James ‘Whitey’ Bulger’s slaying is talk of small W.Va. town near prison where he was killed
BRUCETON MILLS, W.Va. — Gabrielle Hanks was driving into town with her son Tuesday morning when she saw an ambulance heading toward the federal penitentiary, its sirens off but lights flashing.
“I told my son, ‘Something happened at the prison,’ ” Hanks said.
At the Mill Place Restaurant, the cook burst into the kitchen with the gruesome tidings: The country’s most famous geriatric gangster had been offed a 10-minute drive away.
They were talking about it at the Family Dollar store and at the flower shop: James “Whitey” Bulger, the gangster whose story they know from films and television, was beaten to death at the federal prison nearby.
“We didn’t know he was even there — didn’t have a clue,” said Sue Wolfe, the owner of Country Stems & Petals Floral, in the postage-stamp-sized downtown about seven miles away from US Penitentiary Hazelton, where Bulger was found dead Tuesday morning.
The tale of Bulger has always been a sordid story about Boston, with an intermission in California, where he lived an old man’s life on the lam. But Tuesday, the saga came to an end in an unexpected place: Bruceton Mills, W.Va., shocking a tiny town tucked next to the Cheat River.
“This guy, he’s taken other people’s lives. He didn’t belong here. He just didn’t belong here,” said Hanks, the manager of Pine Run Service Center, a gas and food depot, a quarter-mile from the facility. “They made sure of that.”
The cashier at Pine Run, Tyler Imes, said she spoke with a guard whose roommate, another officer, had seen Bulger’s body.
“He said they did a real number on him,” said Imes, 23. The guard told her Bulger had only been in the facility for 11 hours before he was killed.
On Wednesday, the road leading toward the Federal Correctional Complex was blocked off with barricades, and a group of at least seven officers, most wearing bulletproof vests and snug black beanies, stood guard. The complex is just off the highway, across from a hotel whose guests mostly come on the weekends, during visiting hours at the prison.
The officers at the penitentiary call the prison “Misery Mountain,” said John Driscoll, a retired 68-year-old produce warehouse manager who now works at Pine Run.
“They’re very understaffed,” Driscoll said. “I’ve heard a couple guards say they’re working too many hours of overtime.”
The depot is popular with the correction officers who come in during shift changes. At lunchtime, it’s typically bustling with guards snacking on pizza, potato soup, and cheeseburgers. But the place was unusually quiet Wednesday.
Guards who wanted to put in a food order had called Wednesday night and asked Imes, the cashier, if any reporters were nosing around the place, asking questions. She told them yes, and the officers steered clear.
Imes, who is originally from Wisconsin, said the area around the prison is quiet, a place for hunting and riding four-wheelers.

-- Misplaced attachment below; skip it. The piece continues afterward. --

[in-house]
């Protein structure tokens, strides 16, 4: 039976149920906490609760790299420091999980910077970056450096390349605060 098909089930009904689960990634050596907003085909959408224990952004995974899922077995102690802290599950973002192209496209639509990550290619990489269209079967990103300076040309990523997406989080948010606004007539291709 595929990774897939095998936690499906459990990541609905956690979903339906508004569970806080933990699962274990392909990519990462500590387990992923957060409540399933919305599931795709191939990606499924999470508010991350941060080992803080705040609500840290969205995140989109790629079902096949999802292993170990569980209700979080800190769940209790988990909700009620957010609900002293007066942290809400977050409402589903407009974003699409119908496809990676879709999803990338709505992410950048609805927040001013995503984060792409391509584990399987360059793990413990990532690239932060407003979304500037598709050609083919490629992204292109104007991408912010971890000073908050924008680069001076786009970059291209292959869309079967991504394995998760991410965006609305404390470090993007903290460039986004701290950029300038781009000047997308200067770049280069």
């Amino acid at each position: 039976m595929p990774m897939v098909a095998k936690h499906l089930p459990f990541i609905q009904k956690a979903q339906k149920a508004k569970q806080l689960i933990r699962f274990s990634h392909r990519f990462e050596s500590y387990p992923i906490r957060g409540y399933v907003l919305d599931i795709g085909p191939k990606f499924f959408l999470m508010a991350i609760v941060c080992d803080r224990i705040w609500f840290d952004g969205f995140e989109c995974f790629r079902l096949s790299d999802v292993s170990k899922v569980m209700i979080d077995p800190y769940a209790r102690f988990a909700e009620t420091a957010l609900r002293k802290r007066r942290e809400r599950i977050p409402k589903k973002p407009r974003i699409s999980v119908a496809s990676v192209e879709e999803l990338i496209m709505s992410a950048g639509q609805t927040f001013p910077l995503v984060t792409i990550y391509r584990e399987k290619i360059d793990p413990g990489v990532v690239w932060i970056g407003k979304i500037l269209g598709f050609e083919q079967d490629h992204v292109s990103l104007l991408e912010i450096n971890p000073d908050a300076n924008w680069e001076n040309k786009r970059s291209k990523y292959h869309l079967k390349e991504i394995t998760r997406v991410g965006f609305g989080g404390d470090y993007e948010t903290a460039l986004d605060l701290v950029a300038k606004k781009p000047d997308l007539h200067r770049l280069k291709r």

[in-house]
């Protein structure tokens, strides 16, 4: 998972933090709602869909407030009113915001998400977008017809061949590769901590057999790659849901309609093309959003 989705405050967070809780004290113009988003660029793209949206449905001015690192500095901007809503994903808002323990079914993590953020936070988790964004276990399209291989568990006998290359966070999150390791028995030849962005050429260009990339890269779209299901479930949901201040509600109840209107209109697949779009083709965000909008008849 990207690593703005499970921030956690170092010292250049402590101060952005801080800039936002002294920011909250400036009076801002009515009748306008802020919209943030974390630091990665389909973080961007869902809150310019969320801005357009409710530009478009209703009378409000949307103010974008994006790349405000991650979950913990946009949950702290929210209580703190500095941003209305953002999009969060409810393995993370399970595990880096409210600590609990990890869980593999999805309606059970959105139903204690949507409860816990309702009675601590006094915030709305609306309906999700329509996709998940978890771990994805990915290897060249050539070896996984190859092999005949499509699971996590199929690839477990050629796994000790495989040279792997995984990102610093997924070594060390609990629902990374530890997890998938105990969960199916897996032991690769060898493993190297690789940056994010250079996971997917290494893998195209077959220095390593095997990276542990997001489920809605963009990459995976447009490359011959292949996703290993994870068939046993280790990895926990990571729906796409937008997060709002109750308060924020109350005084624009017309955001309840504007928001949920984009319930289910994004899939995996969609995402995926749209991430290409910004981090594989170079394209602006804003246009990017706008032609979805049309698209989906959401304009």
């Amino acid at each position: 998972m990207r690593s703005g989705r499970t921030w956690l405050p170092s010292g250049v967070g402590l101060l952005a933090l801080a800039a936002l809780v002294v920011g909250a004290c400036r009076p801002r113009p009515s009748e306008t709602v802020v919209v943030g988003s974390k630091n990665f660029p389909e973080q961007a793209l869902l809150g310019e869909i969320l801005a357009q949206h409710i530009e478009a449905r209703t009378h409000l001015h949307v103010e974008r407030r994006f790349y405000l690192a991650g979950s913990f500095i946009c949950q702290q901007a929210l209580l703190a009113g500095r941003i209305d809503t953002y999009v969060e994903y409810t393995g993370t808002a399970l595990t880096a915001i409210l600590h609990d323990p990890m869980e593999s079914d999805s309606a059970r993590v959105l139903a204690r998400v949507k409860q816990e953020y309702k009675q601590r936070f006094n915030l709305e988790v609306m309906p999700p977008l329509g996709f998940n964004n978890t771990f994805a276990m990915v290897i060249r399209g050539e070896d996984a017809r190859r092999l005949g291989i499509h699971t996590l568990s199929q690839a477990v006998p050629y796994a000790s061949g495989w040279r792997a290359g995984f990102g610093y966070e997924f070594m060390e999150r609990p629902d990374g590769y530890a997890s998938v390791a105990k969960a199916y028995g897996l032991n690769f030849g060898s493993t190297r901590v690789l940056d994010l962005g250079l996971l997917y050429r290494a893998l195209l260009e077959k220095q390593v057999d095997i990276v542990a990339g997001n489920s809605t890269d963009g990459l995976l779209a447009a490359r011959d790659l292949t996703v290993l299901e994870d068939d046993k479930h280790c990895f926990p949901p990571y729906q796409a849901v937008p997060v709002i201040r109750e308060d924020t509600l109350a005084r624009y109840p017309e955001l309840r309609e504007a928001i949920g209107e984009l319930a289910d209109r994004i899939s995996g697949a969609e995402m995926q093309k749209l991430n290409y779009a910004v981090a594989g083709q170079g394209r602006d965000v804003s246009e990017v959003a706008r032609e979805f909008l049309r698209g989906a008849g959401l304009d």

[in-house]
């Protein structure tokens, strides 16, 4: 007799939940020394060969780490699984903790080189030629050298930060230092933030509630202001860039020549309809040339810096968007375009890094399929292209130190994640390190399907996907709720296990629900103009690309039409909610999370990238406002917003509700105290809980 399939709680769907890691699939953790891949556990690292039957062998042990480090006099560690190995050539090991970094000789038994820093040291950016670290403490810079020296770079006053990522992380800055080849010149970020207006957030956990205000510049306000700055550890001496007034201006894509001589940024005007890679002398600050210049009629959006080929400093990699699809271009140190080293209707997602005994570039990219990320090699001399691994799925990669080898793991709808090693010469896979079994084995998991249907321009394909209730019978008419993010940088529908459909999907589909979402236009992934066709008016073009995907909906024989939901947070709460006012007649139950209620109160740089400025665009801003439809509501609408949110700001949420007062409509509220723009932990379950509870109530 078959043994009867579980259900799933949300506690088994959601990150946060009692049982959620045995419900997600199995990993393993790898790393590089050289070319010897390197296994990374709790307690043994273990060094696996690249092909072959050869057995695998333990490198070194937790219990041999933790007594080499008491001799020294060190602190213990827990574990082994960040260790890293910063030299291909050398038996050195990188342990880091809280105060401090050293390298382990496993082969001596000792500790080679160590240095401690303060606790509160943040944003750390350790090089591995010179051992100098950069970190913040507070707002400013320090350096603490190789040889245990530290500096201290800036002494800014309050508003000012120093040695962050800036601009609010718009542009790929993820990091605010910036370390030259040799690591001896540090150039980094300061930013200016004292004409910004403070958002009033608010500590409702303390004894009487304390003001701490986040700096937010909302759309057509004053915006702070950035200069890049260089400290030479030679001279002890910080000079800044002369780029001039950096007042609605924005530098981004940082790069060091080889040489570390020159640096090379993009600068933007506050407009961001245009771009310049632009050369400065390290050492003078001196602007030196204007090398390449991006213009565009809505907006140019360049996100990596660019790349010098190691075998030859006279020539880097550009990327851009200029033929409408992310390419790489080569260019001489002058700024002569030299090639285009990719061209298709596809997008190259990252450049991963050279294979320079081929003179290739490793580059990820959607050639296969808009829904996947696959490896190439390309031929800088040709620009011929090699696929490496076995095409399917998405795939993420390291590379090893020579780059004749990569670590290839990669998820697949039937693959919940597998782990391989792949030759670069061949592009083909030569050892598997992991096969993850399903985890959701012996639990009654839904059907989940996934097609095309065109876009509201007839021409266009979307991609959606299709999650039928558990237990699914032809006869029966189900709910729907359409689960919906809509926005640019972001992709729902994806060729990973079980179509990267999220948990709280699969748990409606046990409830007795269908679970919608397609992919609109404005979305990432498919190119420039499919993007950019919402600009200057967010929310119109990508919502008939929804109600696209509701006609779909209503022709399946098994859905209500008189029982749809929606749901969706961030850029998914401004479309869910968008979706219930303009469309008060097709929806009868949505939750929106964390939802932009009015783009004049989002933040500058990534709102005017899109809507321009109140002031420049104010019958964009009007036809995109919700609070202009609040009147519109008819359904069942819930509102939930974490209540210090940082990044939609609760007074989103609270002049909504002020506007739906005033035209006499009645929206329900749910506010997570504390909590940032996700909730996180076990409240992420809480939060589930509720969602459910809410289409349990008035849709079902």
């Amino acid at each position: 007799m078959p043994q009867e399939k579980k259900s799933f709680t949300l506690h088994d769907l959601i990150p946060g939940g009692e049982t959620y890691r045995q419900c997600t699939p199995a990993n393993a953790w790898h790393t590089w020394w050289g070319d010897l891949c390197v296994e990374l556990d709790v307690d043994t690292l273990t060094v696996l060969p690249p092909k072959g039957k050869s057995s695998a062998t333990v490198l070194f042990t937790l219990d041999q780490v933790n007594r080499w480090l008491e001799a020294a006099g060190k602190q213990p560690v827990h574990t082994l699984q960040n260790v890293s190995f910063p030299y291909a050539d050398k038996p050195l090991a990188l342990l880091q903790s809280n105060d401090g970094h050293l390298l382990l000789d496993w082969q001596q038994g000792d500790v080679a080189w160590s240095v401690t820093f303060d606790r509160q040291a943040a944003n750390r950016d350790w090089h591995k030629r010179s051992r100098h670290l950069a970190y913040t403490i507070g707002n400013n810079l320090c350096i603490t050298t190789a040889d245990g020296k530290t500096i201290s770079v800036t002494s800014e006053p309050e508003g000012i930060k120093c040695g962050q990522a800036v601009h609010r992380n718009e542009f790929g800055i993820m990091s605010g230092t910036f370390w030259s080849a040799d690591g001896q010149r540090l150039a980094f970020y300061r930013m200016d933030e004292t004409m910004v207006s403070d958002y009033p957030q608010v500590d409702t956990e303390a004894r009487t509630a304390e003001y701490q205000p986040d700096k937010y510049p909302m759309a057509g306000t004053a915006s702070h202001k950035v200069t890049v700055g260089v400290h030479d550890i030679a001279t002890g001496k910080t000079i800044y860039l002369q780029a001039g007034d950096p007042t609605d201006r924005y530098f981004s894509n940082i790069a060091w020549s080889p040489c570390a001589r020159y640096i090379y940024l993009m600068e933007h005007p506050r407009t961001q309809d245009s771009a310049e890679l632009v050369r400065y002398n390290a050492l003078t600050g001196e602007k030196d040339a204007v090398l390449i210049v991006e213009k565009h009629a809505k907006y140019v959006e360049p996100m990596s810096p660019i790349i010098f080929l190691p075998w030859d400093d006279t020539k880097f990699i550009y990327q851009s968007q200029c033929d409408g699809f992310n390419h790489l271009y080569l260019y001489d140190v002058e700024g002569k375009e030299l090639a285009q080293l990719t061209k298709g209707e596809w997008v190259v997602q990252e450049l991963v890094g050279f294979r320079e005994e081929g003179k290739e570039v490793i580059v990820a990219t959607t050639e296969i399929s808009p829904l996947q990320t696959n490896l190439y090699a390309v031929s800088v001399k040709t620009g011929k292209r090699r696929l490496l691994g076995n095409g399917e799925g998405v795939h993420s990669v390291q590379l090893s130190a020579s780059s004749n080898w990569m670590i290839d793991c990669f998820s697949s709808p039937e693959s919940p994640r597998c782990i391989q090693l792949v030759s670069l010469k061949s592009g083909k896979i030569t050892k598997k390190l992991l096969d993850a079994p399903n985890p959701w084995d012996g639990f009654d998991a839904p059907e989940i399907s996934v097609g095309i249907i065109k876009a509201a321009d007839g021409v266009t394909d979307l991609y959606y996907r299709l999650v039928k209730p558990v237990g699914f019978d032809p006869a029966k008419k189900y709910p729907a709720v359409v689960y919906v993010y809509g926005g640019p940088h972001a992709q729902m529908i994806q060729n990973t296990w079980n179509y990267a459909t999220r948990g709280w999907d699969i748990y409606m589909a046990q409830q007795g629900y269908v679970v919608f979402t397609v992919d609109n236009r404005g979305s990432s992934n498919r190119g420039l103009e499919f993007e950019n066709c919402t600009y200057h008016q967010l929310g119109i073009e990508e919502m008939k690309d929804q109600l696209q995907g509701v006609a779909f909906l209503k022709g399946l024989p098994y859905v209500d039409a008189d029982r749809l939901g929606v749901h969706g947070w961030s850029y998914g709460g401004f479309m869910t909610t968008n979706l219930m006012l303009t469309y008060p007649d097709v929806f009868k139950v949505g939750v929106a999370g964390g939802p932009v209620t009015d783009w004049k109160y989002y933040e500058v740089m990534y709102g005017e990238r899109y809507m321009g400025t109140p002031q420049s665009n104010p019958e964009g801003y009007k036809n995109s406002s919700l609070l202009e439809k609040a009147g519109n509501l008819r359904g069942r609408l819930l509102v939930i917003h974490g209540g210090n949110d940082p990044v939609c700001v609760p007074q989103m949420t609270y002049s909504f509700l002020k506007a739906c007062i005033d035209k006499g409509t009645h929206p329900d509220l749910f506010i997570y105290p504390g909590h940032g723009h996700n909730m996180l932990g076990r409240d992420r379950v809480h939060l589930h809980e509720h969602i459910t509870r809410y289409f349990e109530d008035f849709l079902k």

“This is a real simple place,” agreed Hanks, who moved to the area three-and-a-half years ago from Virginia. “People here are good people. If you break down at the side of the road, within 10 minutes someone is going to pull over to help you. They’ll go out of their way to help you.”
The killing was a front-page story in The Dominion Post — “Infamous Gangster Killed at Hazelton” — along with an article about a man who admitted to strangling a 13-year-old cat. The paper was folded neatly on the counter at The Mill Place Restaurant in Bruceton Mills.
“We were like, of course Hazelton gets put in the paper for something like this,” said Amber Friend, 36, a waitress there.
Bruceton Mills and the Hazelton prison are closely intertwined, and prison guards come downtown for haircuts or drinks at a smoky bar with a single pool table called the Post Office Lounge. The prison is a source of jobs in the area, along with places like Allegheny Wood Products, the area’s farms, and mining.
It can also be a source of unease, with headlines about killings — there were already two this year at the prison, before Bulger — and complaints over staffing shortages.
“We’ve been reading about how they’re short on staff, but I didn’t realize they were that short,” Friend said. Still, she added, her cousin works there and likes it: “He knew that he was helping out by being there, watching, protecting.”
Others around town were processing how close they had been to what happened.
Rick Liller, 62, a Jehovah’s Witness who runs a maintenance business, said he had been inside the maximum-security part of the prison Tuesday morning, where he was leading a group of prisoners in a session about “being courageous in a world that has basically gone crazy.”
“I went in there as usual to conduct my group,” Liller said, before a prison chaplain interrupted the session about 15 minutes in. “He says we have to pack it up, everything’s going on lock-down.”
At the time, Liller said, he was told the lock-down was happening because two inmates were found somewhere they were not supposed to be. It was only later that his wife, Rebecca, called to tell him a mobster had been killed in the prison.